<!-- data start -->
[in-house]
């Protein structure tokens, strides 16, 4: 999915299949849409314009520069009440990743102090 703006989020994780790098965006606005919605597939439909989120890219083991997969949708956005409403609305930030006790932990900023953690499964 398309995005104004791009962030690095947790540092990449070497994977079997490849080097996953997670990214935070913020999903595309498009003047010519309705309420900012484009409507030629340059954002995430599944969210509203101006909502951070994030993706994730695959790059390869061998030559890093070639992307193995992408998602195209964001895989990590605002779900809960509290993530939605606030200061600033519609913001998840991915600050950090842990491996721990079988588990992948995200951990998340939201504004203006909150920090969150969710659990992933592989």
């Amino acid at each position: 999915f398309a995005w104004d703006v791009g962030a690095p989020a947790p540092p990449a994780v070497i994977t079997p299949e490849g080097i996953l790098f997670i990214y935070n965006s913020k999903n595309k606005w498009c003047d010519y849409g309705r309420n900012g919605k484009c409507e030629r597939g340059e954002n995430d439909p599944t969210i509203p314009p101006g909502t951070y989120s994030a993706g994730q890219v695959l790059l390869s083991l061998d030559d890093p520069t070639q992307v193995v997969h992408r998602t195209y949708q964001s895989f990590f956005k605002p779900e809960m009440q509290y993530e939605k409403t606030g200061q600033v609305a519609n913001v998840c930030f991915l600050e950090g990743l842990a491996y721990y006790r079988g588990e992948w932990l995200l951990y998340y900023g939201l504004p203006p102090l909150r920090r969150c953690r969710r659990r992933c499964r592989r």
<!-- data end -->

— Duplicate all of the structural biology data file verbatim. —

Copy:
[in-house]
């Protein structure tokens, strides 16, 4: 999915299949849409314009520069009440990743102090 703006989020994780790098965006606005919605597939439909989120890219083991997969949708956005409403609305930030006790932990900023953690499964 398309995005104004791009962030690095947790540092990449070497994977079997490849080097996953997670990214935070913020999903595309498009003047010519309705309420900012484009409507030629340059954002995430599944969210509203101006909502951070994030993706994730695959790059390869061998030559890093070639992307193995992408998602195209964001895989990590605002779900809960509290993530939605606030200061600033519609913001998840991915600050950090842990491996721990079988588990992948995200951990998340939201504004203006909150920090969150969710659990992933592989």
């Amino acid at each position: 999915f398309a995005w104004d703006v791009g962030a690095p989020a947790p540092p990449a994780v070497i994977t079997p299949e490849g080097i996953l790098f997670i990214y935070n965006s913020k999903n595309k606005w498009c003047d010519y849409g309705r309420n900012g919605k484009c409507e030629r597939g340059e954002n995430d439909p599944t969210i509203p314009p101006g909502t951070y989120s994030a993706g994730q890219v695959l790059l390869s083991l061998d030559d890093p520069t070639q992307v193995v997969h992408r998602t195209y949708q964001s895989f990590f956005k605002p779900e809960m009440q509290y993530e939605k409403t606030g200061q600033v609305a519609n913001v998840c930030f991915l600050e950090g990743l842990a491996y721990y006790r079988g588990e992948w932990l995200l951990y998340y900023g939201l504004p203006p102090l909150r920090r969150c953690r969710r659990r992933c499964r592989r």